Submerged temple ruins uncovered off Mahabalipuram
From Devika Sequeira
DH News Service
PANAJI, April 25
Legend has it that the shore temple of Mahabalipuram in Tamil Nadu, is the last of a series of seven temples, six of which were submerged over time.
Marine archaeologists of the National Institute of Oceanography (NIO) here and the British Scientific Exploration Society say they now have evidence to substantiate that belief.
Their joint underwater exploration in waters off Mahabalipuram earlier this month has uncovered submerged temple ruins they assess date back to 1500 to 1200 BC.
Extremely excited by the find, Dr K H Vohara who heads the NIO's marine archaeology section said the evidence was significant, for it lent credence to the belief that the ruins were part of a temple complex typical of the Pallava dynasty which ruled the area in that period.
The Pallavas had constructed many such rock-cut and structural temples in Mahabalipuram and Kanchipuram, said archaeologists.
"So far we only had the legend to go by. After the discovery we were able to touch, feel and measure the ruins," Dr Vohara told this newspaper today. He said the site offered the potential for future explorations of the structure’s total layout plan, and the causes of submergence.
The exploration, jointly financed by the Indian and British teams was carried out some 500 metres off the Mahabalipuram shore. Divers discovered stone masonry, remains of walls, square and rectangular blocks scattered around, and a big platform with steps leading to it. They also found a lion figure typical of temple complexes of that area.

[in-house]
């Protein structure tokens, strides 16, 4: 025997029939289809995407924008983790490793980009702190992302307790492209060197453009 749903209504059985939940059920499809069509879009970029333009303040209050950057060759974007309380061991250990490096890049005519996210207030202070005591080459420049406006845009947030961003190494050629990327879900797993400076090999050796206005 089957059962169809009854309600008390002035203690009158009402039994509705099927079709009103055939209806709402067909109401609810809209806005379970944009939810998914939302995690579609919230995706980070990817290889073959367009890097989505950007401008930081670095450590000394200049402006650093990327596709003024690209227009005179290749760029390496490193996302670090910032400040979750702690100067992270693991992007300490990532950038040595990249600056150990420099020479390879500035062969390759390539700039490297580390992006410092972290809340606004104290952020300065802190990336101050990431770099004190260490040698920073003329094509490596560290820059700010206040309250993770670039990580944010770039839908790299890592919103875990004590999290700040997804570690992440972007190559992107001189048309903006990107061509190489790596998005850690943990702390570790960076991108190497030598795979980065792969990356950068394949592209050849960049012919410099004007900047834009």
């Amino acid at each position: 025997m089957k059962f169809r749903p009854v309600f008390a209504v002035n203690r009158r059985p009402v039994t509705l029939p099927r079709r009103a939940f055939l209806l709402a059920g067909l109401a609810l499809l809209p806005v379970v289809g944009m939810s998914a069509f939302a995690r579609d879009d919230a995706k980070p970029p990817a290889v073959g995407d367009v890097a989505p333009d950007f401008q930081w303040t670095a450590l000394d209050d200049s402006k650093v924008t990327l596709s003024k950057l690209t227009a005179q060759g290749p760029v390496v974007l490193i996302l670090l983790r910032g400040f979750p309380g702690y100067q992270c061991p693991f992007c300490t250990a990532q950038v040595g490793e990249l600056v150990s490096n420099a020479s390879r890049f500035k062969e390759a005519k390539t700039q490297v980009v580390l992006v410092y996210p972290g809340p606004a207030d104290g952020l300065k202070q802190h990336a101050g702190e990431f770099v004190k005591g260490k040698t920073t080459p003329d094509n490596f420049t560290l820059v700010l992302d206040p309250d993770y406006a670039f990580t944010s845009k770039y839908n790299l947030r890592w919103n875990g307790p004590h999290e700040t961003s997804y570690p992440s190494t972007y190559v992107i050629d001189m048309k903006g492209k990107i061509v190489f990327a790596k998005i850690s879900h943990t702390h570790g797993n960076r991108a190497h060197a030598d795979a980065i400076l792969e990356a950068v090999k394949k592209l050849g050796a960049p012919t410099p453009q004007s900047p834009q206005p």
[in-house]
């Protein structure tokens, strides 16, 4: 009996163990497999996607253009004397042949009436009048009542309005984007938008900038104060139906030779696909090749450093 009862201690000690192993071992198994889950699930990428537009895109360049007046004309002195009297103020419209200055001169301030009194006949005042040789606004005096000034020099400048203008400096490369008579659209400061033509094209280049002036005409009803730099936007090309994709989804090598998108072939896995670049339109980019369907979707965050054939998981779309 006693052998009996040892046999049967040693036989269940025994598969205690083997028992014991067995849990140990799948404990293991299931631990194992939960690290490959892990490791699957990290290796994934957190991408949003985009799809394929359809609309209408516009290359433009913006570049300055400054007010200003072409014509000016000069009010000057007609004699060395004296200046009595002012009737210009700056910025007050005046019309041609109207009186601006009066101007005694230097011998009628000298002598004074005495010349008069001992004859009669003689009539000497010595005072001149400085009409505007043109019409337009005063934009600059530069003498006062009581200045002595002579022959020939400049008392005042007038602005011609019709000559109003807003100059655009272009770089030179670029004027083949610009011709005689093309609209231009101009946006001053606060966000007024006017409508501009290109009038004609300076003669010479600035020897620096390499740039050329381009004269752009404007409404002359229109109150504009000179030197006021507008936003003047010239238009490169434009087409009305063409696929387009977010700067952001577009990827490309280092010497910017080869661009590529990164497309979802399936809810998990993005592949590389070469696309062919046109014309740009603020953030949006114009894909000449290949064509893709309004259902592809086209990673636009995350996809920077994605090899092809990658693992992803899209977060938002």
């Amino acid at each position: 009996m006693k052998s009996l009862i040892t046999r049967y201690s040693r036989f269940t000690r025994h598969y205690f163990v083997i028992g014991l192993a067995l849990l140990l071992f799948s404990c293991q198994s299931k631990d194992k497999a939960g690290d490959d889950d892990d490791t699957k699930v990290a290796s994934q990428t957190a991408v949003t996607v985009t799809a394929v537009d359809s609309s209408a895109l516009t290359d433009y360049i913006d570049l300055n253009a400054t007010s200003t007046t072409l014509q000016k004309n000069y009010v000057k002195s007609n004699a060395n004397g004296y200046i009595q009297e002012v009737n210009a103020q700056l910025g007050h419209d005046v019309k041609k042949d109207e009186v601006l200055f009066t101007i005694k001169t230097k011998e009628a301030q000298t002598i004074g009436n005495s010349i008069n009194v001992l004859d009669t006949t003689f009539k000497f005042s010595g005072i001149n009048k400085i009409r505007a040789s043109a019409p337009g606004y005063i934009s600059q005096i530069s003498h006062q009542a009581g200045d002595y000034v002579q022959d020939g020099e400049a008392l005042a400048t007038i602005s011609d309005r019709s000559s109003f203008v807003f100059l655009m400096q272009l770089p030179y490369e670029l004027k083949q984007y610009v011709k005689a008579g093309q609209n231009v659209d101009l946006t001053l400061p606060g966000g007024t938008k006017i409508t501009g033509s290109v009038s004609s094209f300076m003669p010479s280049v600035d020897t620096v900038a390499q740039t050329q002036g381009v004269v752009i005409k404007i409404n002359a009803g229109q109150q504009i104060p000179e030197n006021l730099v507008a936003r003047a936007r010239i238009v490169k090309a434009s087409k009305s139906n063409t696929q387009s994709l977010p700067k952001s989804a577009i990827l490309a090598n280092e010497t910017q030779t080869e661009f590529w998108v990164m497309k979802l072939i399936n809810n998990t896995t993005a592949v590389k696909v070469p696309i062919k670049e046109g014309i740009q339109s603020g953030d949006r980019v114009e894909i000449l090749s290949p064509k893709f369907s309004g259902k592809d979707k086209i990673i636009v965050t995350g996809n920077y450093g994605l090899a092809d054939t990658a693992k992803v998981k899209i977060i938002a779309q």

Most of the structures are badly damaged and scattered over a vast area, say archaeologists, who will now get down to analysing the data uncovered, including material on shoreline erosion and seabed changes.
The NIO which has been engaged in the Beth Dwarka explorations off Gujarat, said it plans to expand its research here to the Saurashtra region to try and uncover more details of Indo-British trade of that period.
As of now, the marine archaeology section plans to concentrate on locating shipwrecks off Goa, says Dr Vohara. Goa, once an important colony and port for Portugal's trade with the east, has spawned many a colourful legend of sunken ships and vast treasures. The NIO, which has sought information from the public, hopes to uncover some evidence to pin a historical and scientific perspective on such legends.